- The use of insecticidal bed nets is the mainstay of malaria prevention in all malaria endemic areas and has been shown to reduce malaria mortality and morbidity. In the Region, all countries receiving support from the Global Fund are switching from insecticide-treated nets, which need periodic retreatment, to long-lasting insecticidal nets.
- Indoor residual spraying (IRS) is a first-line intervention for containing malaria epidemics and is effective in reducing malaria prevalence and incidence in areas of high transmission. It is also a malaria elimination tool. Seven out of ten malaria endemic countries are currently using IRS to supplement insecticide treated mosquito nets as a vector control intervention.
- Insecticide resistance can substantially impact on vector control efficacy. To combat this threat and support countries, a web-based Asia Pacific Insecticide Resistance Monitoring Network was established in 2011 to track efficacy of insecticides and monitor spread of resistance in vectors of both malaria and dengue.
Artemisinin and artemisinin resistance
- Artemisinin, also known as Qing-haosu, is a traditional Chinese herbal drug used for more than 1500 years primarily to treat fevers. Artemisinin and its derivatives are the most rapidly effective antimalarial drugs known and are active against malaria parasite strains that are resistant to other common antimalarials.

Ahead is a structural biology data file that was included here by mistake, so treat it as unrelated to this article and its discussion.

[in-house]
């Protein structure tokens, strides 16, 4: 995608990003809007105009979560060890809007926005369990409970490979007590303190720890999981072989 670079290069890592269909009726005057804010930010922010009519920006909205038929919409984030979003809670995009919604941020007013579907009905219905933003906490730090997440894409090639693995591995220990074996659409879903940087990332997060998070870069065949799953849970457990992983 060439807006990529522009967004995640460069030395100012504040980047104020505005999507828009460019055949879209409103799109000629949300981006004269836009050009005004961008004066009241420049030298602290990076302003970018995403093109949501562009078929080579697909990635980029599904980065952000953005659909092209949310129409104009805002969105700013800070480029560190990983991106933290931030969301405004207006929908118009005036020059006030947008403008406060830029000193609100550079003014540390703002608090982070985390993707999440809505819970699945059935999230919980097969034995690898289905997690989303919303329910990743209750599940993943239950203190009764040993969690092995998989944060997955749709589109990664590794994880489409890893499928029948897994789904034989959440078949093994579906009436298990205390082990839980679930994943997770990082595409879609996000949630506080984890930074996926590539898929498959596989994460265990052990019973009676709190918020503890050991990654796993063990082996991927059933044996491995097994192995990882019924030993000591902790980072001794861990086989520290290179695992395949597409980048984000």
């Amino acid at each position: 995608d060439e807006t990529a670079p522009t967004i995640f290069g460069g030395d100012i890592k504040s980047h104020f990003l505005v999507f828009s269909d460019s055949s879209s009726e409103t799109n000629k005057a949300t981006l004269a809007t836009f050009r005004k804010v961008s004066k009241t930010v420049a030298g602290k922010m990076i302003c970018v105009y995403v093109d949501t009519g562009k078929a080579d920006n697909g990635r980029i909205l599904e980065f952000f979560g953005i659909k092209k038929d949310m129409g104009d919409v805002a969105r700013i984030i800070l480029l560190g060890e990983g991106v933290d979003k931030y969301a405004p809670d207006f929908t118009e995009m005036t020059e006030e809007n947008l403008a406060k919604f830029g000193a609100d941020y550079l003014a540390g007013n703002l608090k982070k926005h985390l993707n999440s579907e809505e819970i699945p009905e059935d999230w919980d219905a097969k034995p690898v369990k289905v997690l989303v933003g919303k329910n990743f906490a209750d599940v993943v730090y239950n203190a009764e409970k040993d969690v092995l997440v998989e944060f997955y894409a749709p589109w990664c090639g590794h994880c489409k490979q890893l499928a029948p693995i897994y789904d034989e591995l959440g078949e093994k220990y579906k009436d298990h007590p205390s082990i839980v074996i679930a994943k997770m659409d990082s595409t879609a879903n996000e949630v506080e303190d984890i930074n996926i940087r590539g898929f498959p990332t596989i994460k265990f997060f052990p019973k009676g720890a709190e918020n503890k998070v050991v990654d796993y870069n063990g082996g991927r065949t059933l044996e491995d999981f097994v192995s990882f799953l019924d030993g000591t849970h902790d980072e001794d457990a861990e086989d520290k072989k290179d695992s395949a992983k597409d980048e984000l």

- However when treated with an artemisinin-based monotherapy, patients may discontinue treatment prematurely following the rapid disappearance of malaria symptoms and this can lead to the development of resistance. This has been observed in areas of Southeast Asia. More comprehensive information is available in the Global Plan for Artemisinin Resistance Containment (GPARC).
- Artemisinin resistant falciparum malaria remains an important challenge both to malaria control and elimination efforts in the Region. WHO recommends that artemisinin drugs should always be used in specific combinations.
- Intensified therapeutic efficacy monitoring has identified other areas with artemisinin resistant falciparum malaria including in southern Vietnam and in Thailand/Myanmar border areas. A joint assessment of artemisinin resistance status and response capacity by Member States and partners has been conducted and a regional strategy – Greater Mekong Subregion Plan for Artemisinin Resistance Containment developed.
Counterfeit anti-malarial drugs
- Evidence from surveys has shown that counterfeit anti-malarial medicines are widespread in the Greater Mekong Sub-region. The packaging of some, especially of fake artesunate, is increasingly sophisticated, making it hard to differentiate the fakes from the real drugs.
- WPRO has produced an advocacy video on fake drugs that targets decision-makers and the general public. It has been widely distributed and shown on global and local TV stations. It is available in Lao, Khmer, Vietnamese and Chinese languages.
- In cooperation with partners, including INTERPOL, WHO is supporting countries to detect and stop the production and distribution of fake antimalarial medicines.